At least 32 people have been killed as a result of air strikes in two different locations in war-torn Syria, a war monitor said on Saturday.
In the latest incident, 16 civilians were killed and dozens wounded in an air strike on a rebel-held area outside the capital Damascus, the Syrian Observatory for Human Rights said.
It said it was not immediately clear who was responsible for the strike on the town of Hammuriyeh in the opposition bastion of Eastern Ghouta, which has been targeted by both the Syrian regime and its ally Russia in the past.
"Sixteen civilians, including a child, were killed and around 50 others wounded in an air strike on the main street in the town of Hammuriyeh," Observatory director Rami Abdel Rahman said.
He could not immediately confirm if all the wounded were civilians, or if some were rebels.
The death toll could rise further because a number of the injured were in serious condition, he added.
The Eastern Ghouta region outside Damascus has been under a devastating government siege since 2012, and is also the regular target of regime air strikes and artillery fire.
Idlib prison hit
Another 16 people died late Friday night in an air strike on a prison in Syria's rebel-held Idlib province in northwest Syria, the Observatory said on Saturday.
Idlib is a key rebel stronghold that includes militant factions who seek to overthrow regime leader Bashar al Assad.
The regime air force, backed by Russia, has been heavily bombarding rebel positions.
The Observatory said it had received information that some of those who died were shot dead while attempting to flee the prison after the air strike hit one side of it. Two jailers were among the 16 people killed.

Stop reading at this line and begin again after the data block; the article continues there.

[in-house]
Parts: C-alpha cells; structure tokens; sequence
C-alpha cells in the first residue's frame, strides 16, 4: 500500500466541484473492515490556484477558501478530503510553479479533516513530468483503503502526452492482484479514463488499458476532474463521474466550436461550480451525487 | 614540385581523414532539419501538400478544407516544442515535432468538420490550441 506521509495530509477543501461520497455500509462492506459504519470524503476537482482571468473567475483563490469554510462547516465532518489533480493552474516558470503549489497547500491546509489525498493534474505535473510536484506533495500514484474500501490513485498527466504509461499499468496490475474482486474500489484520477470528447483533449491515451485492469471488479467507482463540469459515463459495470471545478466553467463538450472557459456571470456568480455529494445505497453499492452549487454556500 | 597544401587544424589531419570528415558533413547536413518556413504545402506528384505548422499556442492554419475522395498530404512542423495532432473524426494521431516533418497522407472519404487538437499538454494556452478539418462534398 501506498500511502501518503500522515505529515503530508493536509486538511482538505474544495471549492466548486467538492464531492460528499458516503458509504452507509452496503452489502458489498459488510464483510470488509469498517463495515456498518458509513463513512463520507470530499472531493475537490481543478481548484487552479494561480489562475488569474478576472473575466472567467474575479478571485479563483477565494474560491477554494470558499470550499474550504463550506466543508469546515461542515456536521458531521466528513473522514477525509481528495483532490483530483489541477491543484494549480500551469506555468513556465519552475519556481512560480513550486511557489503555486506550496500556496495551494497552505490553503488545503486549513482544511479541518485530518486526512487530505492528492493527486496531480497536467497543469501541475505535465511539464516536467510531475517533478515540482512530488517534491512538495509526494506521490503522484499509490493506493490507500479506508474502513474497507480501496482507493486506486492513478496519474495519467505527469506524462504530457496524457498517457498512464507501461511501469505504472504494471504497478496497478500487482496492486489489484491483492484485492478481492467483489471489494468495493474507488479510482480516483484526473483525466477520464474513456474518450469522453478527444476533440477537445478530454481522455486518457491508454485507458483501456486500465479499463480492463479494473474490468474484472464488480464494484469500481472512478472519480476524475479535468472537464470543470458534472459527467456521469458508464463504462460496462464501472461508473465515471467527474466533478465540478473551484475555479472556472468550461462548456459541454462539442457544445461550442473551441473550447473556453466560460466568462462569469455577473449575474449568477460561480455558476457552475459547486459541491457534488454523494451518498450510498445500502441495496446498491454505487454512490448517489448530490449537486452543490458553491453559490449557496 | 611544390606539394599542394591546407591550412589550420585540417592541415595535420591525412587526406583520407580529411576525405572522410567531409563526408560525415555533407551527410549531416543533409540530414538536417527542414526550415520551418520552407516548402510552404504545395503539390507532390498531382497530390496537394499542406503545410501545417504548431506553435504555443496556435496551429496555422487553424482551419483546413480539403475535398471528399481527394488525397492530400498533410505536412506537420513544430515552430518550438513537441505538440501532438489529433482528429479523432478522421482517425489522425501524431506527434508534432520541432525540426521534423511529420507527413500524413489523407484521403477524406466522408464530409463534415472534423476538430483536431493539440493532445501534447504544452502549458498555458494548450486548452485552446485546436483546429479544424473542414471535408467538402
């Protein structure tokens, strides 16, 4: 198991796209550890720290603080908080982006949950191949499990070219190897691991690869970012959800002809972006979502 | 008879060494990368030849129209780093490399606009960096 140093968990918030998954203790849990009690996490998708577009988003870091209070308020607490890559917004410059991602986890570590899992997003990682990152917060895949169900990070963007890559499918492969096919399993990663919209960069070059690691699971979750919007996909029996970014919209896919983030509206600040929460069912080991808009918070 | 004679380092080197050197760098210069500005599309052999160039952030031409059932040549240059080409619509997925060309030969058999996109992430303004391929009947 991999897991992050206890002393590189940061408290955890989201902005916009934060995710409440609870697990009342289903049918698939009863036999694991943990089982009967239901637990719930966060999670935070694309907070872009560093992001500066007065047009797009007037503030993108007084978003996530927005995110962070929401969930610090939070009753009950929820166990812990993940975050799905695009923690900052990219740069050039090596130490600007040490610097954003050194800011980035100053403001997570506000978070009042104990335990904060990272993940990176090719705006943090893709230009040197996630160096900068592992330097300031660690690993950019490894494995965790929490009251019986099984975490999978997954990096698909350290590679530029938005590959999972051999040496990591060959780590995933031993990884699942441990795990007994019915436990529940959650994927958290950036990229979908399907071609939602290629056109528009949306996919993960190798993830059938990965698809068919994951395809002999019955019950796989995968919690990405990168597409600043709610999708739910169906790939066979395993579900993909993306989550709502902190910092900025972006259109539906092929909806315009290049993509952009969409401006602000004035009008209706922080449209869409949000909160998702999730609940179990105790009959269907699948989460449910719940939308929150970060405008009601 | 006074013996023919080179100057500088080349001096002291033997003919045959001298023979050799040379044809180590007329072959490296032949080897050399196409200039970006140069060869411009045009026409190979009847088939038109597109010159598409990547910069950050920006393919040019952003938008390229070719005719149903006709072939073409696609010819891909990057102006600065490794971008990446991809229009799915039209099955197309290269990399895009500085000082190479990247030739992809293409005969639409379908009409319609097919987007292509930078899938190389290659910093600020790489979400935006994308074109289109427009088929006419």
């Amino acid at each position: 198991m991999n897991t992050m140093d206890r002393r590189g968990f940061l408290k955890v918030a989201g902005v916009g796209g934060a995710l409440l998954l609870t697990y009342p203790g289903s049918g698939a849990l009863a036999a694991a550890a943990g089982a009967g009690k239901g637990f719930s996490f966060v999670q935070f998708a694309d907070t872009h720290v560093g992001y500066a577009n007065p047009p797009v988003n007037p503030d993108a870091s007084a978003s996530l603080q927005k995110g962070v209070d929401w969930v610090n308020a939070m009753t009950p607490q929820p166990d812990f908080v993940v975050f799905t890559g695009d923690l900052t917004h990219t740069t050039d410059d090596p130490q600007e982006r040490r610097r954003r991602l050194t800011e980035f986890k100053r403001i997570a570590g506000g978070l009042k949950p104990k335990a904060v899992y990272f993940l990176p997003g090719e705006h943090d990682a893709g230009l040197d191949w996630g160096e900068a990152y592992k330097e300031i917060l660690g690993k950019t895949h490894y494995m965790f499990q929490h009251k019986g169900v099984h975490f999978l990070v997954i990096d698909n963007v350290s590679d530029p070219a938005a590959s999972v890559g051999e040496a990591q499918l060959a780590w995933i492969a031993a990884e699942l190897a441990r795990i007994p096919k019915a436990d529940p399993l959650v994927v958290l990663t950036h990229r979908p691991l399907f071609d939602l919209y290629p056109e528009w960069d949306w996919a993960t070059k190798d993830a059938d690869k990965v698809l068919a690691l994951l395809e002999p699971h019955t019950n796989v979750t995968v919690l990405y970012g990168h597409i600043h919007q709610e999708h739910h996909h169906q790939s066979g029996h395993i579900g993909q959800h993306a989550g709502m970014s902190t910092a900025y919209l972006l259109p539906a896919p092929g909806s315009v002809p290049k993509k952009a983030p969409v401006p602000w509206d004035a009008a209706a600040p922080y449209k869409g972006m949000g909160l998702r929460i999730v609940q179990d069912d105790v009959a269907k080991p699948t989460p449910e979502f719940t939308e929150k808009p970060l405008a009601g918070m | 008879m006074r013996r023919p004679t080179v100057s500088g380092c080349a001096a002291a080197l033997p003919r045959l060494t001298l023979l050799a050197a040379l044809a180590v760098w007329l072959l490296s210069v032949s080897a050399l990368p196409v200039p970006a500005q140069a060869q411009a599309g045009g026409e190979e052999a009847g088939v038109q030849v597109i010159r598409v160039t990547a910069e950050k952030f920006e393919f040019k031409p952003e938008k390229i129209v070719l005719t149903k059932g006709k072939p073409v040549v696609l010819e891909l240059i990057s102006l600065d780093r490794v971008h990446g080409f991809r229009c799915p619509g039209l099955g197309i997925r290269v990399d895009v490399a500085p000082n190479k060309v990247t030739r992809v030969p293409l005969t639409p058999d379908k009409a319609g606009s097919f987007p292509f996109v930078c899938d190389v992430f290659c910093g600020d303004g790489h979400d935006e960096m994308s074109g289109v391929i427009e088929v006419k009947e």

The population of Idlib has been swelled by refugees, including many of those who have left rebel-held enclaves elsewhere in the country after the regime army and its allies forced them to surrender.
While parts of Idlib are controlled by Turkey-backed rebels, including factions who fight under the banner of the Free Syrian Army, other areas are dominated by the hardline Ahrar al-Sham and others by the Tahrir al-Sham militant alliance.
Tahrir al-Sham's strongest component is the former Nusra Front group which was Al Qaeda's official branch in Syria until last year, when it broke formal ties with the global organisation.
UN calls for ceasefire talks
Russia, Iran and Turkey need to convene more Syrian ceasefire talks as soon as possible to bring the situation on the ground under control, UN Syria envoy Staffan de Mistura said on Friday.
De Mistura is mediating political talks in Geneva, while a separate series of talks in the Kazakh capital Astana — arranged by Russia, Iran and Turkey — is supposed to guarantee the ceasefire.
The UN envoy said he had made a strong suggestion "that they do retake the situation in hand and hopefully there will be an Astana meeting as soon as possible in order to control the situation which at the moment is worrisome".
While the ceasefire talks have made no ground, a first round of political talks in Geneva was procedural, producing only an agenda for the current round, which will encompass four topics: a new constitution, new elections, reformed governance and the fight against terrorism.